This can be whatever type you like. It is passed by value, and never manipulated or managed by the shadow-pager. You then need to define the pairing relationship that exists between blocks. Each block-pair has a designated representative, which is what you will pass to the shadow-pager. The shadow-pager in turn uses the following function to get the other block of the pair:

nor_block_t nor_shadow(nor_block_t representative);

Read/write interface

You must specify the smallest unit of data access and programming (word size), and the number of such units comprising a block. The example file specifies a 16-bit word size and a 512-byte block size:

typedef uint16_t nor_word_t;

#define NOR_WORD_BITS   16
#define NOR_WORDS       256

All transactions consist of a sequence of words, transferred one at a time, and explicitly delimited by begin and end operations. For example, the write interface requires you to define:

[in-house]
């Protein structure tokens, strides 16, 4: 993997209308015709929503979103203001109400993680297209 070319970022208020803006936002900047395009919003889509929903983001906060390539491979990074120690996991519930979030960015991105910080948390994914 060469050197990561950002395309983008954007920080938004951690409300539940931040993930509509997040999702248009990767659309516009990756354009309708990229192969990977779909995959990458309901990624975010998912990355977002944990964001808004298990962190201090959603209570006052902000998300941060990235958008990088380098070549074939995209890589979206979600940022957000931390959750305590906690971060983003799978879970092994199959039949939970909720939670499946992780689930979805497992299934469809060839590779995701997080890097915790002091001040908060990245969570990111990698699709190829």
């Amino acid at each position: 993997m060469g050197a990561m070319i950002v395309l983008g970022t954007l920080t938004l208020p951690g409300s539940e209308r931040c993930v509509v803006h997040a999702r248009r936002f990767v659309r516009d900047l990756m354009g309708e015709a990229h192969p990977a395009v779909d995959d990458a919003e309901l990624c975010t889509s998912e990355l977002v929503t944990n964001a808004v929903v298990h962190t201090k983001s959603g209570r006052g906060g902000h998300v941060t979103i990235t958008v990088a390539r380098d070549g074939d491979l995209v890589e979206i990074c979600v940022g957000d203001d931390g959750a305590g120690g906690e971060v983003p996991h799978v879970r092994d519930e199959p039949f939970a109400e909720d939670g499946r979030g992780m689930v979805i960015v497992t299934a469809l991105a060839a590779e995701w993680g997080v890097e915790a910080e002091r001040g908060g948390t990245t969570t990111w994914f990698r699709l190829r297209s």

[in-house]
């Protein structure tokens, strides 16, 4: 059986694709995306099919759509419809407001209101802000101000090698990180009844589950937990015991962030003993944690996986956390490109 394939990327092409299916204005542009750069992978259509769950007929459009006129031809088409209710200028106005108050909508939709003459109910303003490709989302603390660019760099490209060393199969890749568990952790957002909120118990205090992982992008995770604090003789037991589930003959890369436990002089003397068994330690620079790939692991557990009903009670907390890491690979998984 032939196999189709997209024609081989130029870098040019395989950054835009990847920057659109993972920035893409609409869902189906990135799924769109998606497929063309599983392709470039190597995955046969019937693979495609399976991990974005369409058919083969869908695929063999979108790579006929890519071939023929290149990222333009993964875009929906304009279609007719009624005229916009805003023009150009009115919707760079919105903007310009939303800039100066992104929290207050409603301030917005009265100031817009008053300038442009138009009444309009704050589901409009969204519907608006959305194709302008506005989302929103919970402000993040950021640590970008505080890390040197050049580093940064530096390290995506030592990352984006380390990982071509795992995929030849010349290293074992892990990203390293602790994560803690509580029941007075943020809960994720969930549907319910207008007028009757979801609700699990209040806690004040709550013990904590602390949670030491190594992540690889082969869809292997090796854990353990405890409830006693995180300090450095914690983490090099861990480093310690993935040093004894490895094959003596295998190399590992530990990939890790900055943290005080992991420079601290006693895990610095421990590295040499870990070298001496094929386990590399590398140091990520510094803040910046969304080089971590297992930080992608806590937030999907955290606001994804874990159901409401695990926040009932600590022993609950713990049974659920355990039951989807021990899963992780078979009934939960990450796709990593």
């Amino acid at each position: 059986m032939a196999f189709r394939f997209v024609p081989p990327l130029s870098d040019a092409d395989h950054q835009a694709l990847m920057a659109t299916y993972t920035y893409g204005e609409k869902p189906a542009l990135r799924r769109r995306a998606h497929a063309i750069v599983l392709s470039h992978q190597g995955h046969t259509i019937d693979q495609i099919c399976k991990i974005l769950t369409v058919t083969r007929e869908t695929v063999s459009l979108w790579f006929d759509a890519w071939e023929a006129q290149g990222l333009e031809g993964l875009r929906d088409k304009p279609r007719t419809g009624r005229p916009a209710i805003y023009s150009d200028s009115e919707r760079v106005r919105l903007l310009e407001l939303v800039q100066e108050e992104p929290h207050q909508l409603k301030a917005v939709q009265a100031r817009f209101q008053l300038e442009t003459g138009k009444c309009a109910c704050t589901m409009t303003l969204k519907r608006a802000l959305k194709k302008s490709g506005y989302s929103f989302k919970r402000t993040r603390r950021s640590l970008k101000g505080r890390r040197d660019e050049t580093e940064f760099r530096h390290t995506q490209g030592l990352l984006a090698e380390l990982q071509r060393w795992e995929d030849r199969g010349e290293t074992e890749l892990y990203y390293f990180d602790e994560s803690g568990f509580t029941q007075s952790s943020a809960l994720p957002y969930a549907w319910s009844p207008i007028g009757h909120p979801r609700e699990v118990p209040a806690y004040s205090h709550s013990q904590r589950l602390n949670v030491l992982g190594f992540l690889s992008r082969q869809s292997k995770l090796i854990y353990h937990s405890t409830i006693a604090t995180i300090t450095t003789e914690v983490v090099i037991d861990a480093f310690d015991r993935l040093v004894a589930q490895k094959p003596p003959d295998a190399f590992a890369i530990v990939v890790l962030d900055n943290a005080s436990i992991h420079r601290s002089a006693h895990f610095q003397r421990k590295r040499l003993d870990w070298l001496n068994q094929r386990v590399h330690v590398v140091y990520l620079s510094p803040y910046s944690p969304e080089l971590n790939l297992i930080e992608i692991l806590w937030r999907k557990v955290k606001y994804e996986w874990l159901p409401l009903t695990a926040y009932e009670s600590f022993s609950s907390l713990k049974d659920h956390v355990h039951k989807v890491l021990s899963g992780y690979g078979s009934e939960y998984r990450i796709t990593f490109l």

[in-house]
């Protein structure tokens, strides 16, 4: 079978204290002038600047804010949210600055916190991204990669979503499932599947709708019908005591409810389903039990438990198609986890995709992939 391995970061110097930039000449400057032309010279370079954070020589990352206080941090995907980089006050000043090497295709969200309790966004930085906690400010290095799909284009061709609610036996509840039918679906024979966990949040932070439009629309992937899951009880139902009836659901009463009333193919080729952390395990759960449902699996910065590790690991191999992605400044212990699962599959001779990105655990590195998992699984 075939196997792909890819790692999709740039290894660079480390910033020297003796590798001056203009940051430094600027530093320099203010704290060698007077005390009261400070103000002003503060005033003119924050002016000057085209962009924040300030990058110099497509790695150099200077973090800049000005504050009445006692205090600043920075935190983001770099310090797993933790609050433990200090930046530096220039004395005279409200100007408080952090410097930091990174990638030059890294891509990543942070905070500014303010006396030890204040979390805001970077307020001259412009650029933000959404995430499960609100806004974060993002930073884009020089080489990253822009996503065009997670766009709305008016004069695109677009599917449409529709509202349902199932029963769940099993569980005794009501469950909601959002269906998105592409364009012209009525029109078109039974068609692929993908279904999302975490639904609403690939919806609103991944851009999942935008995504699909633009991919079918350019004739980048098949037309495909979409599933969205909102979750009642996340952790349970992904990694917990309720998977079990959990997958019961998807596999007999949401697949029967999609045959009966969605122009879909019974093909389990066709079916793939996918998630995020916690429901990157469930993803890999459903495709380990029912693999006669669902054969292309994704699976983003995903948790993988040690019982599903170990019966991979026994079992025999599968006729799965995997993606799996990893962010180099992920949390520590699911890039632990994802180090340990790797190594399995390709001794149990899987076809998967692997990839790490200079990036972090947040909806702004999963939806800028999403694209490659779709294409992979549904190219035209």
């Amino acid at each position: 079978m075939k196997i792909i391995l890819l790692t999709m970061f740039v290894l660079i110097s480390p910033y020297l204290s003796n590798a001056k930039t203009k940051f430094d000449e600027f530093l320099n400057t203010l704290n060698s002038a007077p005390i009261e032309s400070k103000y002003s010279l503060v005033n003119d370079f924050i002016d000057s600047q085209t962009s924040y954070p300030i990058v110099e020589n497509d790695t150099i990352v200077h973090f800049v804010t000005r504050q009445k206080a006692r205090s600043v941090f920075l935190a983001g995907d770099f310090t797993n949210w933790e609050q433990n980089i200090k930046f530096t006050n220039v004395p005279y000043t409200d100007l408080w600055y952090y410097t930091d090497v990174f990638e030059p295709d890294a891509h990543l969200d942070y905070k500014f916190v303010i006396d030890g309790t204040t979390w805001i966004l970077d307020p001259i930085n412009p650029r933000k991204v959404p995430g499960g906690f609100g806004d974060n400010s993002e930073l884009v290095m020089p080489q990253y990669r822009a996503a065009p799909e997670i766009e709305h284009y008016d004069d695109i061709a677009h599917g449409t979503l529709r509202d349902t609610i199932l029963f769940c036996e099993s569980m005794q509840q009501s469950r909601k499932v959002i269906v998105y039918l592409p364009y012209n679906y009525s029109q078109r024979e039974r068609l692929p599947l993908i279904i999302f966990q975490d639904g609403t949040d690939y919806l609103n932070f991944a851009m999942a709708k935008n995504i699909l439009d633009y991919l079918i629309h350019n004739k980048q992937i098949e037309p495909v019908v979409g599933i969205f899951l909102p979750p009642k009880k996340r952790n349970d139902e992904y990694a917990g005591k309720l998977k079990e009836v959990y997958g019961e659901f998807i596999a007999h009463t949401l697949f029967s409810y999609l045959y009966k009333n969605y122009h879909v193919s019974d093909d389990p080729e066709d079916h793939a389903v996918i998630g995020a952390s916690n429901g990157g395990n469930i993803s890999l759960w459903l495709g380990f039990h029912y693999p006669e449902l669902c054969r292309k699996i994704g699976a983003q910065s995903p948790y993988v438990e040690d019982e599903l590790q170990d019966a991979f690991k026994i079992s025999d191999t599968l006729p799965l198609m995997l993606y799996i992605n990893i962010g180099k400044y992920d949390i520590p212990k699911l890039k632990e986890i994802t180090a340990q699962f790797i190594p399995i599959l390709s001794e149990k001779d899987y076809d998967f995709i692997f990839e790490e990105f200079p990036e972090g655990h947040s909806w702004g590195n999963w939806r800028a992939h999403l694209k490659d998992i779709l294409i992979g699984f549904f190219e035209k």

typedef ... nor_write_pointer_t;

void nor_write_begin(nor_block_t blk, nor_write_pointer_t *ptr);
nor_word_t nor_write_word(nor_block_t blk, nor_write_pointer_t *ptr);
void nor_write_end(nor_block_t blk, nor_write_pointer_t *ptr);

The function nor_write_begin should erase the block. A similar interface exists for read transfers:

typedef ... nor_read_pointer_t;

void nor_read_begin(nor_block_t blk, nor_read_pointer_t *ptr);
nor_word_t nor_read_word(nor_block_t blk, nor_read_pointer_t *ptr);
void nor_read_end(nor_block_t blk, nor_read_pointer_t *ptr);

The begin and end functions are always used for all block transfers. You can therefore use them to control, for example, the chip-select line for a serial flash memory.

User interface

Suppose you want to store configuration data in a shadow-paged block pair. First, declare the representative block that you want to use for the purpose (and by implication, a shadow block), and a state variable:

static const nor_block_t config_block = ...;

shadow_state_t config_state;

During power-on initialization, scan the block pair:

config_state = shadow_scan(config_block);